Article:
Days after the LATimes and NYTimes filed an application with the California Court of Appeals asking to unseal the court records in the Todd McNair vs. NCAA case, the NCAA has decided to fight back, arguing that such a measure would damage the integrity of the case.
According to CBSSports.com, the NCAA maintains that the enforcement process “will be substantially prejudiced by public disclosure” of the currently sealed documents. In a 71-page document, college athletics’ governing body replies to the suit filed by the two media outlets, adding yet another level of intrigue to this already-contentious case with McNair. Though the NCAA wants the courts to believe it would be detrimental to unseal the documents, CBSSports.com’s Dennis Dodd explains how that argument doesn’t hold much water anymore:
Central to its argument is that disclosure of the information would compromise the investigative process. It is a time-worn tactic used by the NCAA, one that doesn’t hold much weight considering the challenge to the system in the Florida State case.
Less than a month before the USC penalties were announced in June 2010, the Florida Supreme Court ruled the NCAA had to release documents relating to the FSU academic fraud scandal. The documents were apparently covered by Florida’s “Sunshine Law” because FSU is a public institution.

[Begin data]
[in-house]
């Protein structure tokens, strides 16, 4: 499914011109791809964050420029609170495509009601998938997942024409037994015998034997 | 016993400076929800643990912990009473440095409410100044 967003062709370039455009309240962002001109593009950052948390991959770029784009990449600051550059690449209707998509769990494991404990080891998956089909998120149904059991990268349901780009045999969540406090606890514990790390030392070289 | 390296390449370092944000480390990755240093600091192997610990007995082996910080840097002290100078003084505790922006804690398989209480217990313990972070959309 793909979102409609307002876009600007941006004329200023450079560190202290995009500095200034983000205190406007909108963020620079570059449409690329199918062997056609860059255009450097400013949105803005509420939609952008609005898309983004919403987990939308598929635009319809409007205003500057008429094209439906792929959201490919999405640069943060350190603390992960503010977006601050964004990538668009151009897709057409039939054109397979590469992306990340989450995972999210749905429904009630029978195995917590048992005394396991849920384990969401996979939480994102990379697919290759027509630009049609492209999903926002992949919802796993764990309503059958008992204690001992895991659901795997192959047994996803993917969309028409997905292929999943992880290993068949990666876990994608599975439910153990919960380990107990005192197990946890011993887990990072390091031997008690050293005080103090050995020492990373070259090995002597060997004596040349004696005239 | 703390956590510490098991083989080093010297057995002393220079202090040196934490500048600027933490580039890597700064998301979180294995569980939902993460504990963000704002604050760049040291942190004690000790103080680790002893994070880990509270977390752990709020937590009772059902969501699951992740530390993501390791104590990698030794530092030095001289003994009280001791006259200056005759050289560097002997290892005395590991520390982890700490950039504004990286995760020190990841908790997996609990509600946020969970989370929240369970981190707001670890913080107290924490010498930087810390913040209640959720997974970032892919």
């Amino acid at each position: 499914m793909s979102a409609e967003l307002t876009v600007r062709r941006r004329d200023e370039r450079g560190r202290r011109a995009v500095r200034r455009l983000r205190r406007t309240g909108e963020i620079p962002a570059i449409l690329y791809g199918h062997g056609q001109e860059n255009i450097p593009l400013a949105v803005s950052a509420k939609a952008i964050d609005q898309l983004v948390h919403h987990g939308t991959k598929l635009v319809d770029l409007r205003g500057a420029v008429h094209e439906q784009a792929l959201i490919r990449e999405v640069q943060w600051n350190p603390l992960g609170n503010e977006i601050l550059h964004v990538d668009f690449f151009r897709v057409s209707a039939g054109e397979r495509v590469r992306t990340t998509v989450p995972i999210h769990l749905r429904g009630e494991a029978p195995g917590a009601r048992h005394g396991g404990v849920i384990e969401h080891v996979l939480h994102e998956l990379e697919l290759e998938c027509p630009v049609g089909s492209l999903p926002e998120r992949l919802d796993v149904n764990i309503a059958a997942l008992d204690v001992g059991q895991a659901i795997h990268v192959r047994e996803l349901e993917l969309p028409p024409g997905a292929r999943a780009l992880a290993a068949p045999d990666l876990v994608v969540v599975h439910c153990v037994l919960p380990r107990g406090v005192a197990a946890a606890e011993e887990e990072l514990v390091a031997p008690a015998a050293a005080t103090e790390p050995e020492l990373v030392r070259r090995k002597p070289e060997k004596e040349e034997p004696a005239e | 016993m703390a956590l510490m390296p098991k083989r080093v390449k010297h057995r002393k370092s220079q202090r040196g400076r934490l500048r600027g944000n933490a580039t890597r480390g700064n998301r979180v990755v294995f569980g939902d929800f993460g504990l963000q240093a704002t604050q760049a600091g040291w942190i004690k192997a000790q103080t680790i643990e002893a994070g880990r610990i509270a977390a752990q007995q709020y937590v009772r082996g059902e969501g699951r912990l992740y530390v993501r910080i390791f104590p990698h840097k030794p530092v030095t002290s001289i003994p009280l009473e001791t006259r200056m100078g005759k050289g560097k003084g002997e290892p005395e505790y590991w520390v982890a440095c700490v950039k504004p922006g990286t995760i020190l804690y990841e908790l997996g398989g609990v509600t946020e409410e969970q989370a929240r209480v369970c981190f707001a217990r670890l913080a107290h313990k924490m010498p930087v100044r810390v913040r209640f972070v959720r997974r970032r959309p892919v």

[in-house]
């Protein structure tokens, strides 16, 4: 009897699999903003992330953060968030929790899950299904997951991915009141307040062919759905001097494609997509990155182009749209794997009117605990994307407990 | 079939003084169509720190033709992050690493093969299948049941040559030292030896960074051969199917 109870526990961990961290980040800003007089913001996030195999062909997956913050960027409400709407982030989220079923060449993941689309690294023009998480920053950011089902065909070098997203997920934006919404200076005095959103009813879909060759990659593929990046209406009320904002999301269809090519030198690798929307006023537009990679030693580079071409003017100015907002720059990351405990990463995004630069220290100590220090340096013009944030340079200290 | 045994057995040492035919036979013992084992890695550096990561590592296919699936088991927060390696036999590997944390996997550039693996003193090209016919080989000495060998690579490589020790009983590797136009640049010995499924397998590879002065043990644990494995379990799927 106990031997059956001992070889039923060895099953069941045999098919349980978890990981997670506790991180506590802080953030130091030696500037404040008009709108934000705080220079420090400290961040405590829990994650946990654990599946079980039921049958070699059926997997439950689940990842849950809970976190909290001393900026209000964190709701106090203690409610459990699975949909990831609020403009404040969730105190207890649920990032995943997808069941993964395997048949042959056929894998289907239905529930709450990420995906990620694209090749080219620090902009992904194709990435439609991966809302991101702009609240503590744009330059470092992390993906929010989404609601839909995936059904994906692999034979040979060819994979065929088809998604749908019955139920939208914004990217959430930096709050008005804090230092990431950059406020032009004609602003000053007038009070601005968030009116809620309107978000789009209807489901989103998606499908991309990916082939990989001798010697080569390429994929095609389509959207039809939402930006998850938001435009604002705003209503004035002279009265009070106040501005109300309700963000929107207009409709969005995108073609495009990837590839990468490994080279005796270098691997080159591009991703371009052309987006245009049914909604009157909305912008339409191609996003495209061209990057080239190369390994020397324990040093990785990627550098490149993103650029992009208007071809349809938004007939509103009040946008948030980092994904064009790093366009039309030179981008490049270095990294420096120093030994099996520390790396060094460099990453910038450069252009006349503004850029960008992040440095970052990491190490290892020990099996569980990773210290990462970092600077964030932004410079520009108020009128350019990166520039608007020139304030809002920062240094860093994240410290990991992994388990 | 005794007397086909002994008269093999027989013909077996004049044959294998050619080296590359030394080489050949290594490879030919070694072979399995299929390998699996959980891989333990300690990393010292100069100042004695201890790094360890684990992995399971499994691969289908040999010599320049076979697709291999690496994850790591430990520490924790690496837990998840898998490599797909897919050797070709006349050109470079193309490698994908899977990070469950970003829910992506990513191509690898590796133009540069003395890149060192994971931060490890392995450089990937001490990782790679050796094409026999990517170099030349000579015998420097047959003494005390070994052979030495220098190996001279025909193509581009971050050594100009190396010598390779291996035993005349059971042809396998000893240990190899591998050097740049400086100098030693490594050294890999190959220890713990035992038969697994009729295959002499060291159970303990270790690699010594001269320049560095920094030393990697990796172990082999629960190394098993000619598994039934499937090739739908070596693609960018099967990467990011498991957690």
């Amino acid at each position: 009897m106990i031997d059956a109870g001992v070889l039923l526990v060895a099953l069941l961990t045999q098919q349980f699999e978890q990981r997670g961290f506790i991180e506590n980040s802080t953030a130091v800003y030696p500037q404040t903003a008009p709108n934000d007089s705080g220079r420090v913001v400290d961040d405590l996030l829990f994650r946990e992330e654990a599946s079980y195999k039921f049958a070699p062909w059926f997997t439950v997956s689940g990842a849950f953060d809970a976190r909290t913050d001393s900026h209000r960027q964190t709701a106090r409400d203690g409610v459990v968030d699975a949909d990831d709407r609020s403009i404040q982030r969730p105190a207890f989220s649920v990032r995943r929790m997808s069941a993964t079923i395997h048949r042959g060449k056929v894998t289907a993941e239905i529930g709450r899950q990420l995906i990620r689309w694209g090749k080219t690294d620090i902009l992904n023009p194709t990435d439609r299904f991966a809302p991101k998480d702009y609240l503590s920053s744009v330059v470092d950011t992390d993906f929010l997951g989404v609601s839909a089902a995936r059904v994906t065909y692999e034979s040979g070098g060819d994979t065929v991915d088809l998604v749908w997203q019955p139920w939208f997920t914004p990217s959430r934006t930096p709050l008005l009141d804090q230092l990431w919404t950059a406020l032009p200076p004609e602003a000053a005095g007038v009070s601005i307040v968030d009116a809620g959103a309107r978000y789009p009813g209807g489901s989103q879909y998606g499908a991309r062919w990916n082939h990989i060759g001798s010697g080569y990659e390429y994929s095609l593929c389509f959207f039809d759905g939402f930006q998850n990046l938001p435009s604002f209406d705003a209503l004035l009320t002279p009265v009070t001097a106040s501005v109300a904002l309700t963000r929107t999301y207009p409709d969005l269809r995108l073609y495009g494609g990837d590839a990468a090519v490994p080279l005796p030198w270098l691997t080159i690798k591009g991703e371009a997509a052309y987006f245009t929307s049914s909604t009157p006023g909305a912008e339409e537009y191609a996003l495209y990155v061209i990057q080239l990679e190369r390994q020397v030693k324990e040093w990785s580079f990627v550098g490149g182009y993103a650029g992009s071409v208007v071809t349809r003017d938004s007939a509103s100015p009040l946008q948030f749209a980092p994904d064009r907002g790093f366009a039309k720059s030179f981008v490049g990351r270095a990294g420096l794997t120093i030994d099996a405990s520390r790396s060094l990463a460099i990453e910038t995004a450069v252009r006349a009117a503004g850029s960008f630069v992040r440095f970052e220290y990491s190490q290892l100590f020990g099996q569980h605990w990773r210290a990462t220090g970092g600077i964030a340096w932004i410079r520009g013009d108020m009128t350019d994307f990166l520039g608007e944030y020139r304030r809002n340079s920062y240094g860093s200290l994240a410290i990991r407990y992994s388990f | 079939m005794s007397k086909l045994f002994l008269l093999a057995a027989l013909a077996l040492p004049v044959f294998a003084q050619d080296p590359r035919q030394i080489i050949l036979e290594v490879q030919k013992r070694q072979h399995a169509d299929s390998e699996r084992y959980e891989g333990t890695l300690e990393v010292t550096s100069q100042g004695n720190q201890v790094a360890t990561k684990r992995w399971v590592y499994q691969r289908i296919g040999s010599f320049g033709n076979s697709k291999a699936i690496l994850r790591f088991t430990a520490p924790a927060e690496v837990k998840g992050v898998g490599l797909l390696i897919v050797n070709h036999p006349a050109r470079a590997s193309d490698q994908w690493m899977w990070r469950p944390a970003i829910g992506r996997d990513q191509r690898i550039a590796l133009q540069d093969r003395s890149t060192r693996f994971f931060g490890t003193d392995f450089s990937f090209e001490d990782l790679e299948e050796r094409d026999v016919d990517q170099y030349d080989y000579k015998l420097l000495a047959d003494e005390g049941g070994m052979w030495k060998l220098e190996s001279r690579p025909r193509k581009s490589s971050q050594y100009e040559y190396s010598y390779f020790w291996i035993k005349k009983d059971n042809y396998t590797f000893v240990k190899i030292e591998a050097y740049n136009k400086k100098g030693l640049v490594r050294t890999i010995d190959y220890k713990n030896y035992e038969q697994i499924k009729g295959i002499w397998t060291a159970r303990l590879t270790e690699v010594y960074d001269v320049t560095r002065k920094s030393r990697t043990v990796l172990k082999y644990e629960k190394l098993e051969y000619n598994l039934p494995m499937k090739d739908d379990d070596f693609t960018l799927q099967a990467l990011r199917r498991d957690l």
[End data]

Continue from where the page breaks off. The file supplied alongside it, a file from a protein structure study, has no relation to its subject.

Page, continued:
NCAA vice president David Berst had earlier testified that such an action would “rip the heart” out of the enforcement process. Since those FSU documents were released (May 2010), 27 major infractions cases have been completed in FBS–or one every 1.37 months.
With a precedent set–though slightly different because FSU is a public school–McNair could see a verdict in his favor.
McNair and his attorneys want to unseal the documents allegedly showing improper involvement by the NCAA staff in the USC case that concluded three years ago. In November 2012, a judge overseeing the case concluded that at least three persons may have improperly tried to influence the NCAA infractions committee regarding McNair’s involvement in the case, a fact that if true, could cause not only a huge blow to the NCAA’s already declining reputation but also a changed narrative to USC’s sanctions.
Though there seems to be an uptick in activity in this case this summer, don’t expect this case to be resolved any time soon; the NCAA is still appealing an initial verdict in this defamation lawsuit, so expect this to last at least another year, or two.